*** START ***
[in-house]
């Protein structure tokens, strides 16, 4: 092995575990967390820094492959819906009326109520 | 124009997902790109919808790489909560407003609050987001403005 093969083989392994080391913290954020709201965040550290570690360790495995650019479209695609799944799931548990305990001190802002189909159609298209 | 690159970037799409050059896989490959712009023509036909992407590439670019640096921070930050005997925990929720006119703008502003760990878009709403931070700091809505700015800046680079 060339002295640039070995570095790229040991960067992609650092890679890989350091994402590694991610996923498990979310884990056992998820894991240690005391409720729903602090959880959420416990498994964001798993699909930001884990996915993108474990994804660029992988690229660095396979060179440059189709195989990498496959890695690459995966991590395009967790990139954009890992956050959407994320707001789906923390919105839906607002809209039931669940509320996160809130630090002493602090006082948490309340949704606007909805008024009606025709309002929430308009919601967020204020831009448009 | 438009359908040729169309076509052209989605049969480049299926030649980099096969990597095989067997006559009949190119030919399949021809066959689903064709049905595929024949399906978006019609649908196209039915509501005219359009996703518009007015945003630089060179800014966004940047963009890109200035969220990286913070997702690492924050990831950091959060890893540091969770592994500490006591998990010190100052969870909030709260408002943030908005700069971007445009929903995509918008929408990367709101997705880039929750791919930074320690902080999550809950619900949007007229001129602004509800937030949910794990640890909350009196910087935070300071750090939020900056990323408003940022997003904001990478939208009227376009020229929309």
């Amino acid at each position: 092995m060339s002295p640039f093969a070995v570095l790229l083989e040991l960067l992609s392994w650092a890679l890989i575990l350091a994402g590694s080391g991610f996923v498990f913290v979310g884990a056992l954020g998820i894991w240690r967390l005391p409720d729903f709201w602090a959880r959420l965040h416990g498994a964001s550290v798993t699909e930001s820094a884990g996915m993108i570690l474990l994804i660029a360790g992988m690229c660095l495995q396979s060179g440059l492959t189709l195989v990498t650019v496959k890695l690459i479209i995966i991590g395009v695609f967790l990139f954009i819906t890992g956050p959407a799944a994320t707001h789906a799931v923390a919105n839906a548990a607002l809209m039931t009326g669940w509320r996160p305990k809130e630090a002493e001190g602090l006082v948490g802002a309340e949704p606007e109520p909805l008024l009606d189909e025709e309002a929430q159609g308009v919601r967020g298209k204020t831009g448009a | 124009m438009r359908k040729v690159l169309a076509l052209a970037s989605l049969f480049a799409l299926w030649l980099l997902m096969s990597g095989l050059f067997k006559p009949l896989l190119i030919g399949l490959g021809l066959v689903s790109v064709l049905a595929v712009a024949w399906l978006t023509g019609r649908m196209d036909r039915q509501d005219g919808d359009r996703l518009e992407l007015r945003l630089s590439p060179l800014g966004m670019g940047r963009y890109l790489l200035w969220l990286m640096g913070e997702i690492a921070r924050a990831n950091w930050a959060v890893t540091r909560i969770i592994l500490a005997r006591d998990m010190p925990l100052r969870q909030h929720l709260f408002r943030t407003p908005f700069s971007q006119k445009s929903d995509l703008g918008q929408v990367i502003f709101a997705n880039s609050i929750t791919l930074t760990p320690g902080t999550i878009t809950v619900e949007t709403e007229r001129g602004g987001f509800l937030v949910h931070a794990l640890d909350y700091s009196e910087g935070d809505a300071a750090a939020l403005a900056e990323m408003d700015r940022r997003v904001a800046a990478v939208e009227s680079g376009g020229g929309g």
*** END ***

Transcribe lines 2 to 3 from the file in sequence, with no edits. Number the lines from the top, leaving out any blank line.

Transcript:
């Protein structure tokens, strides 16, 4: 092995575990967390820094492959819906009326109520 | 124009997902790109919808790489909560407003609050987001403005 093969083989392994080391913290954020709201965040550290570690360790495995650019479209695609799944799931548990305990001190802002189909159609298209 | 690159970037799409050059896989490959712009023509036909992407590439670019640096921070930050005997925990929720006119703008502003760990878009709403931070700091809505700015800046680079 060339002295640039070995570095790229040991960067992609650092890679890989350091994402590694991610996923498990979310884990056992998820894991240690005391409720729903602090959880959420416990498994964001798993699909930001884990996915993108474990994804660029992988690229660095396979060179440059189709195989990498496959890695690459995966991590395009967790990139954009890992956050959407994320707001789906923390919105839906607002809209039931669940509320996160809130630090002493602090006082948490309340949704606007909805008024009606025709309002929430308009919601967020204020831009448009 | 438009359908040729169309076509052209989605049969480049299926030649980099096969990597095989067997006559009949190119030919399949021809066959689903064709049905595929024949399906978006019609649908196209039915509501005219359009996703518009007015945003630089060179800014966004940047963009890109200035969220990286913070997702690492924050990831950091959060890893540091969770592994500490006591998990010190100052969870909030709260408002943030908005700069971007445009929903995509918008929408990367709101997705880039929750791919930074320690902080999550809950619900949007007229001129602004509800937030949910794990640890909350009196910087935070300071750090939020900056990323408003940022997003904001990478939208009227376009020229929309």
């Amino acid at each position: 092995m060339s002295p640039f093969a070995v570095l790229l083989e040991l960067l992609s392994w650092a890679l890989i575990l350091a994402g590694s080391g991610f996923v498990f913290v979310g884990a056992l954020g998820i894991w240690r967390l005391p409720d729903f709201w602090a959880r959420l965040h416990g498994a964001s550290v798993t699909e930001s820094a884990g996915m993108i570690l474990l994804i660029a360790g992988m690229c660095l495995q396979s060179g440059l492959t189709l195989v990498t650019v496959k890695l690459i479209i995966i991590g395009v695609f967790l990139f954009i819906t890992g956050p959407a799944a994320t707001h789906a799931v923390a919105n839906a548990a607002l809209m039931t009326g669940w509320r996160p305990k809130e630090a002493e001190g602090l006082v948490g802002a309340e949704p606007e109520p909805l008024l009606d189909e025709e309002a929430q159609g308009v919601r967020g298209k204020t831009g448009a | 124009m438009r359908k040729v690159l169309a076509l052209a970037s989605l049969f480049a799409l299926w030649l980099l997902m096969s990597g095989l050059f067997k006559p009949l896989l190119i030919g399949l490959g021809l066959v689903s790109v064709l049905a595929v712009a024949w399906l978006t023509g019609r649908m196209d036909r039915q509501d005219g919808d359009r996703l518009e992407l007015r945003l630089s590439p060179l800014g966004m670019g940047r963009y890109l790489l200035w969220l990286m640096g913070e997702i690492a921070r924050a990831n950091w930050a959060v890893t540091r909560i969770i592994l500490a005997r006591d998990m010190p925990l100052r969870q909030h929720l709260f408002r943030t407003p908005f700069s971007q006119k445009s929903d995509l703008g918008q929408v990367i502003f709101a997705n880039s609050i929750t791919l930074t760990p320690g902080t999550i878009t809950v619900e949007t709403e007229r001129g602004g987001f509800l937030v949910h931070a794990l640890d909350y700091s009196e910087g935070d809505a300071a750090a939020l403005a900056e990323m408003d700015r940022r997003v904001a800046a990478v939208e009227s680079g376009g020229g929309g």